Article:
Amid an ongoing government campaign to increase central “Internet management” capabilities, a crackdown on the popular messaging application WeChat was recently revitalized, and central authorities also launched a new online pornography sweep. TIME reports that WeChat’s holding company Tencent has announced the shutdown of 20 million WeChat accounts for links to prostitution—a notable proportion of the service’s user base.. Late last month, Beijing announced that Internet companies who did not take initiative to root out “rumors and information related to violence, terrorism, and pornography” would be held directly responsible.
In response to pressure from Beijing, the Chinese company behind the popular messaging app WeChat said Tuesday that it had shut down 20 million accounts for being linked to prostitution.
Tencent Holdings Ltd. dubbed the massive shutdowns “Thunder Strike” in a blog post. WeChat is a three-and-a-half-year-old micro-messaging site with an active-user base that just surpassed 396 million people—meaning Tencent shut down 5% of active accounts. […] [Source]
Lily Kuo notes that this online prostitution crackdown—occurring in a country where the sale of sex, while illegal, is largely accepted—may be another central government move to gather control over the unruly hinterlands of cyberspace:
[…] Pursuing prostitution may simply be the best way to rein in the most successful social media giants.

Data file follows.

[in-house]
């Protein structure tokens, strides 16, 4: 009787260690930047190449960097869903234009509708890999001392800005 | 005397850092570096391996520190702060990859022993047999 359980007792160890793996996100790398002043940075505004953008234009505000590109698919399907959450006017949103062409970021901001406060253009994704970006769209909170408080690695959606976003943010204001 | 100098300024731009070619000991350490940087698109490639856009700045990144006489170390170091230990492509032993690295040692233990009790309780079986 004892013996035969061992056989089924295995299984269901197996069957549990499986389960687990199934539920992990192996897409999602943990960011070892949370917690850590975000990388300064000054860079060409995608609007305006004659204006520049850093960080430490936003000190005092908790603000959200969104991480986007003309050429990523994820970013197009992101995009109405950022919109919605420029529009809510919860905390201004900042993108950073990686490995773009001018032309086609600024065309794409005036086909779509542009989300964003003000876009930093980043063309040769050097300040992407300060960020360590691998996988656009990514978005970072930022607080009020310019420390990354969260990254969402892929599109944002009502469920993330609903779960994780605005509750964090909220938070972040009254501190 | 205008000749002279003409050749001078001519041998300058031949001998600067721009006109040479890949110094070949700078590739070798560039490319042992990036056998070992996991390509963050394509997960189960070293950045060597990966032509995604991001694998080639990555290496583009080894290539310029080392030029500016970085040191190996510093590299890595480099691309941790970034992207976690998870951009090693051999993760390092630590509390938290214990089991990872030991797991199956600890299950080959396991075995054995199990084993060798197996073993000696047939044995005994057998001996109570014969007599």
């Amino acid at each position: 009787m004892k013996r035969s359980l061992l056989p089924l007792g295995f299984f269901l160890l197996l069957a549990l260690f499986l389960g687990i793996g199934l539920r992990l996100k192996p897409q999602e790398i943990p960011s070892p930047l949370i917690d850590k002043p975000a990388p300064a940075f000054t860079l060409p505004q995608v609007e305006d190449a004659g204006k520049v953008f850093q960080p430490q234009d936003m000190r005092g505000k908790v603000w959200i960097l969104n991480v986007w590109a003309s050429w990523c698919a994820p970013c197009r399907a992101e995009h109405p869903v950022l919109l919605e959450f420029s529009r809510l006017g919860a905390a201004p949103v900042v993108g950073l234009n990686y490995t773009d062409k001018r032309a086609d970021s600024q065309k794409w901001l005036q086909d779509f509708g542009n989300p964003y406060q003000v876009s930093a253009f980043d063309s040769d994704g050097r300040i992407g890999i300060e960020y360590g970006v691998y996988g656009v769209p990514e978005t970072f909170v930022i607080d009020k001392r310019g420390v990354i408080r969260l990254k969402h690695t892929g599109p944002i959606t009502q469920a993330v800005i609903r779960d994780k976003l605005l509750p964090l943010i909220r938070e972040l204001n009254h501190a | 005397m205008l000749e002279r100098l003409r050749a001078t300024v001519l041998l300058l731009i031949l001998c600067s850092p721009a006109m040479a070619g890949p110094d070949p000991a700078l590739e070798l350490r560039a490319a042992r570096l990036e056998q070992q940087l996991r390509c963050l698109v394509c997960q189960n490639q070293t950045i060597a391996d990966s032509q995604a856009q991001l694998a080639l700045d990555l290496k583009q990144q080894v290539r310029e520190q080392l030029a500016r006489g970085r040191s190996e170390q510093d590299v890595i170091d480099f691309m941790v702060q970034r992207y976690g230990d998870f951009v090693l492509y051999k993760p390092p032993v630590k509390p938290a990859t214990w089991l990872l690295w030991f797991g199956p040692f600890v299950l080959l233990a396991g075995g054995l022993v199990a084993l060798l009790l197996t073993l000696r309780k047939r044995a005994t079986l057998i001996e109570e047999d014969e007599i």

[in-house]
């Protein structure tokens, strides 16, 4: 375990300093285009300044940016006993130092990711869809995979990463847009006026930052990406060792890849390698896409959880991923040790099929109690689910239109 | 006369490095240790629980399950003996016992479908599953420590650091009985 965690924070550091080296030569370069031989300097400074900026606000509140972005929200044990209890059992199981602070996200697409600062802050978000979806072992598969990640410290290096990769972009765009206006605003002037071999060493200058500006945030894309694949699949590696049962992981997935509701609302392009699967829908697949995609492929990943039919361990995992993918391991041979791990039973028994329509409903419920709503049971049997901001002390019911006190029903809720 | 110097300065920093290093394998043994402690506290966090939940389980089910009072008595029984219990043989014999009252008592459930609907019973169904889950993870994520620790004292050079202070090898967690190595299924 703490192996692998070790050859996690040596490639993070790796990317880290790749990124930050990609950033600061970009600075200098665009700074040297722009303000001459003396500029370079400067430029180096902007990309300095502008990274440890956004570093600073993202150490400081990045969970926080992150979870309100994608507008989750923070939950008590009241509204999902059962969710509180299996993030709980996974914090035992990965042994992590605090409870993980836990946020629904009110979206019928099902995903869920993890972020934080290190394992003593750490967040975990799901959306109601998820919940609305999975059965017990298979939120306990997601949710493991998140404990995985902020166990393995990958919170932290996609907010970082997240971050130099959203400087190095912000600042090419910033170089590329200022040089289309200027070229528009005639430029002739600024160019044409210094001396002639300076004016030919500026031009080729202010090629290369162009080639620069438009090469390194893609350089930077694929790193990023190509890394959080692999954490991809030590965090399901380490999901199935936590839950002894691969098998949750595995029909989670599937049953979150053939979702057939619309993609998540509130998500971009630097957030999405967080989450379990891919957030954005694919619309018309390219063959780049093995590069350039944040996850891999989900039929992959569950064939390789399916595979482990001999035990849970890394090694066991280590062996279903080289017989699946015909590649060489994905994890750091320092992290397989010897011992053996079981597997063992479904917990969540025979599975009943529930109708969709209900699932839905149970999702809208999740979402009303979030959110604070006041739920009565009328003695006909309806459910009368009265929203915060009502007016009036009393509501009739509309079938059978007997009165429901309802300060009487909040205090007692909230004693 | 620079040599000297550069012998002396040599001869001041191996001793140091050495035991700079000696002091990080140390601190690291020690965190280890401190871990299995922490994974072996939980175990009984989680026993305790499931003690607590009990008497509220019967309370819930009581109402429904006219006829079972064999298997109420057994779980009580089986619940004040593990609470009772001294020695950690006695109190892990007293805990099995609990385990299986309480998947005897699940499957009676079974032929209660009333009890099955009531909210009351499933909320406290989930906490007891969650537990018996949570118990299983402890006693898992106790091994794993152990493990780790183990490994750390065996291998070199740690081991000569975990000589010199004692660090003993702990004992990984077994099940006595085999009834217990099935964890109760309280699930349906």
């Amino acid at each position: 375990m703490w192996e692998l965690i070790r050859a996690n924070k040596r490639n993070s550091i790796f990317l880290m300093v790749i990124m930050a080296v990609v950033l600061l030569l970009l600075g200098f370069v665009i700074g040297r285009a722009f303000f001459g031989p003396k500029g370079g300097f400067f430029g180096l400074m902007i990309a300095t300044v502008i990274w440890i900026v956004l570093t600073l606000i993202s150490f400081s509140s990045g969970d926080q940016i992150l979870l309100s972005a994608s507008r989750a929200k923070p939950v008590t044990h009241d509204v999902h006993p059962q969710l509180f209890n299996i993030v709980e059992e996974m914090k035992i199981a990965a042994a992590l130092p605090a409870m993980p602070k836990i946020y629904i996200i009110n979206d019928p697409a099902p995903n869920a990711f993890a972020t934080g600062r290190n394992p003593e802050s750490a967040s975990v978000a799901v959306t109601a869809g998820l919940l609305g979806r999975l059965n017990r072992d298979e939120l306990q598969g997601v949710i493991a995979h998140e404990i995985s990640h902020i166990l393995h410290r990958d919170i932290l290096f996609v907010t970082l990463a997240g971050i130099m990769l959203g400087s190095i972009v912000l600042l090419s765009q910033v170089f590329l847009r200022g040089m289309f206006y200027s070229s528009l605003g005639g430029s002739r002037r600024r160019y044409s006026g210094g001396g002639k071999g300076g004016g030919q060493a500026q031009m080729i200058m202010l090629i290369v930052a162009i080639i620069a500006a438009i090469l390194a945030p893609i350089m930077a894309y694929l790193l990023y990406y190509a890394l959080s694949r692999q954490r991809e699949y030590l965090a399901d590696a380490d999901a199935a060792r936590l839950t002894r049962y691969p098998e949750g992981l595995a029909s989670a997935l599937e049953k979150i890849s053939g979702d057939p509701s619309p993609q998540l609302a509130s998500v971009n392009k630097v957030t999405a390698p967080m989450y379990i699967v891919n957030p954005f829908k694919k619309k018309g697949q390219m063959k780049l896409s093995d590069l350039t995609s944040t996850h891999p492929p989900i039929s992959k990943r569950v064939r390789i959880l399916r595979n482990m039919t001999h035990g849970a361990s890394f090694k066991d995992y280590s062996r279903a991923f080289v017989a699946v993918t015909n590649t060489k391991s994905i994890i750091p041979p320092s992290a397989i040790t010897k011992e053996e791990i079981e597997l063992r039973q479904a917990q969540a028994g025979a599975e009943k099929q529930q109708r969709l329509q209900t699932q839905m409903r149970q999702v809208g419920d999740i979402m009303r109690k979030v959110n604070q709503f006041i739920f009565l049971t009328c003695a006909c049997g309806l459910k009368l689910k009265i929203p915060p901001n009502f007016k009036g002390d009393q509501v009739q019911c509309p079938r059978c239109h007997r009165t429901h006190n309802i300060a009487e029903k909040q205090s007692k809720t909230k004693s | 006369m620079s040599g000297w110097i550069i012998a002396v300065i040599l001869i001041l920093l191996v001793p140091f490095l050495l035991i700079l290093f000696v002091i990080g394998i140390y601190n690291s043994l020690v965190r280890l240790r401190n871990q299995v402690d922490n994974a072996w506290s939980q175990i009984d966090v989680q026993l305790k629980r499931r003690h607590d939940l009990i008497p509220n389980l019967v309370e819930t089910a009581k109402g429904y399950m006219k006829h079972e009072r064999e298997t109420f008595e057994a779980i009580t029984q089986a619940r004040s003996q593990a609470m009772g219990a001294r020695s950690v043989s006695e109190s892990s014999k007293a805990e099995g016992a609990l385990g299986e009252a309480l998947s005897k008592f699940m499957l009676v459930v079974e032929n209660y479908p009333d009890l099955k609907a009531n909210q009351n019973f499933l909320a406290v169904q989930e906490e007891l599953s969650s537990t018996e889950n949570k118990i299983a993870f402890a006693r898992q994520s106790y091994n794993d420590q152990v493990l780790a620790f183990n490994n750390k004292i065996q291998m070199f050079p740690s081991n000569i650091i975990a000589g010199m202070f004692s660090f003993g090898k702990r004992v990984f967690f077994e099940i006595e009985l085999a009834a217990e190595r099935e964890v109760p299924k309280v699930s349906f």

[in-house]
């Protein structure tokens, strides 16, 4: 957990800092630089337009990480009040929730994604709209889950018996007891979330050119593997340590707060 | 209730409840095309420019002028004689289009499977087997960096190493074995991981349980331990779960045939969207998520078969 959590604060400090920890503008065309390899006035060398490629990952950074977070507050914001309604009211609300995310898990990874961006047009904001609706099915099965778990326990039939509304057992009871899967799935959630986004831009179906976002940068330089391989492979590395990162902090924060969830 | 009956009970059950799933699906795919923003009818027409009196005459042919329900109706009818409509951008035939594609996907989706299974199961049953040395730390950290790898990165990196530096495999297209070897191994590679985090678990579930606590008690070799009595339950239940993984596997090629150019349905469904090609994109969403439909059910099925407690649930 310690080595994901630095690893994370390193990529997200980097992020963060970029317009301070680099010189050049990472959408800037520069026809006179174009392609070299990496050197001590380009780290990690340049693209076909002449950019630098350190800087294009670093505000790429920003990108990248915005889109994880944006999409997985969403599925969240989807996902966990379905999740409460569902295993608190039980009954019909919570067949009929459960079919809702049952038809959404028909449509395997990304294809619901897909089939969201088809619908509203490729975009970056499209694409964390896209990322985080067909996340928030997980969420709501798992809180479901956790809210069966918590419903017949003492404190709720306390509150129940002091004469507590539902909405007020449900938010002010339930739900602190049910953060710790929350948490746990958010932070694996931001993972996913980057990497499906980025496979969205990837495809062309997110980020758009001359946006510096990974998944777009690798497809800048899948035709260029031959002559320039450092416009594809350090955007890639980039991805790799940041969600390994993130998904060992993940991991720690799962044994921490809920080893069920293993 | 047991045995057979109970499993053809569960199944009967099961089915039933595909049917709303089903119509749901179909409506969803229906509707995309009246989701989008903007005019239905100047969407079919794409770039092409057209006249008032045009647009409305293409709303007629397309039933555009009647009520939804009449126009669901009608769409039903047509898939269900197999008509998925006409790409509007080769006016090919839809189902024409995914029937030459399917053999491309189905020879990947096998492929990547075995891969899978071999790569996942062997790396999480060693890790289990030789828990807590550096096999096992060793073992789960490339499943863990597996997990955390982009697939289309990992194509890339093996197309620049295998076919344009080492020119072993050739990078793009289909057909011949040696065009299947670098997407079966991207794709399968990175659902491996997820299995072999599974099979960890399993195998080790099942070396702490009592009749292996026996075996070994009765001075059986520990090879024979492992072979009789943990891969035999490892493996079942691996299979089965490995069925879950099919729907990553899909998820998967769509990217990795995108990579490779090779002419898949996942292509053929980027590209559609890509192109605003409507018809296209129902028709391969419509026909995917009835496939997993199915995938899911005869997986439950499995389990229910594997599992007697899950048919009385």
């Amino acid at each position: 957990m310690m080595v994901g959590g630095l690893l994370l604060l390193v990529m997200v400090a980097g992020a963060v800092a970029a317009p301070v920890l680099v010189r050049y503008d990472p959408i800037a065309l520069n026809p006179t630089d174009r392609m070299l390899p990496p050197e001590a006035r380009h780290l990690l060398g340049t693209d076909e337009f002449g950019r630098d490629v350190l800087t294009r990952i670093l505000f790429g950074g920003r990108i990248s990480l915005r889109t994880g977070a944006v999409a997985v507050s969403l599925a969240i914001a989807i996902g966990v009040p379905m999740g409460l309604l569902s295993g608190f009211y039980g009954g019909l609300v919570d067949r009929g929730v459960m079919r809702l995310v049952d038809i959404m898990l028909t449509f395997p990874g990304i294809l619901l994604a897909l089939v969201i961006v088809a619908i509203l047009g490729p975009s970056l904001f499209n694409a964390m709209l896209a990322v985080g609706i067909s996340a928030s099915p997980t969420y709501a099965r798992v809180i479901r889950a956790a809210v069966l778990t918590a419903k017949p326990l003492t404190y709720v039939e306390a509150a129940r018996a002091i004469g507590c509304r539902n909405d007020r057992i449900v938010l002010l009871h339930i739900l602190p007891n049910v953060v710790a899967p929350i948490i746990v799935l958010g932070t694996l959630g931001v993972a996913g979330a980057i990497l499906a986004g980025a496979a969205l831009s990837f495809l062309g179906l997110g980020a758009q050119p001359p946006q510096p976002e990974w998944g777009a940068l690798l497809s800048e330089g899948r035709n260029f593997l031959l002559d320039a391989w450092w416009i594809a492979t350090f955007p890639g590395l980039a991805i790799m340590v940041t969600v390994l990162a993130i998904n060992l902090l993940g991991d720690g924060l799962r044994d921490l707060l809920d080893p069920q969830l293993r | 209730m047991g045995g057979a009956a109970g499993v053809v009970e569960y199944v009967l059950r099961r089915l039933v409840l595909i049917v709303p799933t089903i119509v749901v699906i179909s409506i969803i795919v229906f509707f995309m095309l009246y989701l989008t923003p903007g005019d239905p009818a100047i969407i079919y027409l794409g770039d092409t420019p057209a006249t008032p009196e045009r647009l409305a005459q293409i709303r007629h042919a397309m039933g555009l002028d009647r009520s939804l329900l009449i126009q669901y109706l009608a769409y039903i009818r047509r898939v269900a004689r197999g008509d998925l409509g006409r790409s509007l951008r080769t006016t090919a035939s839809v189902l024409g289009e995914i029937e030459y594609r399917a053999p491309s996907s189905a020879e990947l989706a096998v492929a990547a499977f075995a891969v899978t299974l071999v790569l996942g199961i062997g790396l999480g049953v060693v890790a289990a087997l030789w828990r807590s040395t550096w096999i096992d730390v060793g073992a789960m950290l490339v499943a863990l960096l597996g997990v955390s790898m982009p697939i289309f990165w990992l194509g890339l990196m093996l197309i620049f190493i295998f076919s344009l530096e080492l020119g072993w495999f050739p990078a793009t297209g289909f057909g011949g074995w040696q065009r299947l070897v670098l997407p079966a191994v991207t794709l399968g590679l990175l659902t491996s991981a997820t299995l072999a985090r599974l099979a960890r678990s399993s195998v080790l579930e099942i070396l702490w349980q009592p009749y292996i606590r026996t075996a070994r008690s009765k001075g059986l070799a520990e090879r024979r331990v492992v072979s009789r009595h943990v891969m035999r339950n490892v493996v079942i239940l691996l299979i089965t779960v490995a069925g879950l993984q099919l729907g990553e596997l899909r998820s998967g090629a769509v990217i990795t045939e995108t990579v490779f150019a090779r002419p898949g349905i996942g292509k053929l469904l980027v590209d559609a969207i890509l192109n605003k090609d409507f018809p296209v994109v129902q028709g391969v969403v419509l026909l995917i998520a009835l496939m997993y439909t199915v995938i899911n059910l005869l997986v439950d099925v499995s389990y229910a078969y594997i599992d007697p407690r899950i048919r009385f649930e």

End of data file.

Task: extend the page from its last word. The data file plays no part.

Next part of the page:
Prostitution, which is technically illegal but largely condoned and rampant in China, has been increasingly moving from red-light districts on to the internet and mobile phones, as it has around the world. And WeChat, which offers both private messaging and payment services, has been right at the center of that move—last year, a video went viral that showed a woman teaching another how to use WeChat and other chat apps to attract customers for sex work. Still, aside from the arrest of 11 people in an alleged prostitution ring operating on WeChat last year, there have been no widespread crackdowns on selling sex on the messaging platform until now.
So what’s changed? The fact that millions of Chinese internet users are turning to WeChat to post their thoughts, chat, and keep up with the news—thoughts and news that might not be approved by China’s censors—may be one reason for more scrutiny. China’s censorship regime is still figuring out how to keep tabs on the increasingly popular chat app, which is taking internet users away from the microblog Weibo, a platform authorities have spent years monitoring and censoring relatively successfully. [Source]
In a speech on “ideological work” [Chinese] last August, Xi Jinping identified the Internet as the “main battlefield in the struggle for public opinion” (互联网已经成为舆论斗争的主战场). Since then, his administration has put much effort into cracking down on social media. After the once lively digital commons of Sina’s Weibo microblogging platform began to languish, the focus turned towards managing the relatively private conversations taking place on WeChat, where popular accounts—many of which associated with independent news media—were shut down in March.